Preventative Care Provision of Obamacare Faces Challenge

By: Mia Hoetzlein-Sirman, Staff Writer

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The Affordable Care Act, colloquially known as Obamacare, is currently facing a challenge as Kelley v. Becerra, which calls into question the legality of the preventative care provision of the Act, sits in front of a federal judge in Texas. The provision ensures that preventative care measures are covered by the plans offered under Obamacare and most private plans.[1] This preventative care provision covers vaccinations, screenings for various disorders and diseases, screenings and treatments for HIV and other STDs, wellness visits, birth control, and cancer screenings.[2]  Although the court case expressly focuses on the birth control and STD screening aspect of the provision, a ruling in favor of the plaintiff would dissolve the entire provision.

This provision of Obamacare is especially important as covering the cost of preventive care is proven to help reduce the cost of healthcare for individuals, increase the utilization of screenings, vaccinations, and wellness visits, and collectively reduce the societal cost of healthcare. Around 20% of women and 16% of men have previously postponed preventative care due to cost.[3] Since Obamacare was adopted, women have saved 1.4 billion dollars annually on birth control while the overall cost of treating cancer and chronic diseases has decreased.[4]  The CDC estimates that chronic diseases that would have been avoidable with preventative care costs make up 75% of Americans’ spending on healthcare and results in lower economic output for the United States.[5]  This shows the importance of the preventative care provision, as it has the potential to provide preventative care at a low cost which could prevent the development of chronic illnesses and the costs associated with them.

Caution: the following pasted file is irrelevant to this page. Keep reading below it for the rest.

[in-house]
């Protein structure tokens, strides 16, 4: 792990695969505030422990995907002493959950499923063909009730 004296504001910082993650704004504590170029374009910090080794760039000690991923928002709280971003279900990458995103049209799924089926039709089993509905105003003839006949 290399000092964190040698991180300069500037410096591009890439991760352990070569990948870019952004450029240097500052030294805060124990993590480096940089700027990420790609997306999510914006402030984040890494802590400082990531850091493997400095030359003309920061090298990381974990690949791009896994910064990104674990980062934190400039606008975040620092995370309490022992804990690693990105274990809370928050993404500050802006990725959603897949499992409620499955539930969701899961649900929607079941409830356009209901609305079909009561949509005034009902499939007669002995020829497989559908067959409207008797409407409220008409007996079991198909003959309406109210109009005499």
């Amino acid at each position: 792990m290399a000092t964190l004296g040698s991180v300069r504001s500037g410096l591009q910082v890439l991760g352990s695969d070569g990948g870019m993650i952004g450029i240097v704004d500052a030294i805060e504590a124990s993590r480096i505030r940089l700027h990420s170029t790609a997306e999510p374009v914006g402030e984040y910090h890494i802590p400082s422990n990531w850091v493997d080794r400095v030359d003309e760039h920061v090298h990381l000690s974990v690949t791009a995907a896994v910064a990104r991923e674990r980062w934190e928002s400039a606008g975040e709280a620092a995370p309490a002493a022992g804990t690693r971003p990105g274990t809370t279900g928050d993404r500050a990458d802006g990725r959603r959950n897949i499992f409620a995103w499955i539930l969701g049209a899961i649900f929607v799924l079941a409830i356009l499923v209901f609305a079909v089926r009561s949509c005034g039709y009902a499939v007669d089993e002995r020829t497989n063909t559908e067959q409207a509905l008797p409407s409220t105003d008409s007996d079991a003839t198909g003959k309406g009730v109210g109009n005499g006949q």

The plaintiffs in Texas are attempting to repeal the preventative care provision based on their belief it violates the Religious Freedom Restoration Act and the Nondelegation Doctrine, arguing that it is too vague to be applicable.[6] The Kelleys stated that they do not have a reason to use the birth control offered and therefore object to paying for plans that allow access to it.  Since the plaintiffs are Christian, they also feel that they should not have to pay for the treatment and screening of STDs or HIV, as the Religious Freedom Restoration Act protects religious freedom by preventing a burden from being placed on individuals that interfere with their religion.[7] The Kelleys stipulate that due to their Christian religion, they do not engage in “homosexual behavior” or “intravenous drug use,” which means that having to pay for these screenings is a violation of their religious freedoms. Additionally, they believe that it increases the cost of their plan, which is unfair since they do not require these services.

The Nondelegation Doctrine prevents Congress from delegating its legislative power, which the plaintiffs stipulate Obamacare did by relying on independent groups to identify what constituted preventative care.[8]  Since these independent groups identified the preventative care, the plaintiffs argue that Congress delegated too much of the specifics of the provision. They also believe that for birth control to be covered by Obamacare, it should have been specified in the language of the provision.[9]

This lawsuit threatens the entire preventative care provision of Obamacare, despite the plaintiffs mainly taking issue with providing free access to birth control. Multiple state attorneys have filed amicus curie briefs in defense of the preventative care measures, and many people are worried about the impacts this could have on access to preventative care.[10]  Regardless of the recent controversies surrounding reproductive care, the preventative care provision in Obamacare provides coverage for many health concerns beyond that and provides a great benefit to those impacted by it. The decision of the federal court judge in Texas will be released in the coming days; if it overturns this provision, the case is expected to continue to the Supreme Court.


[2] Id.



[5] Id.




[9] Id.

[10] Id.

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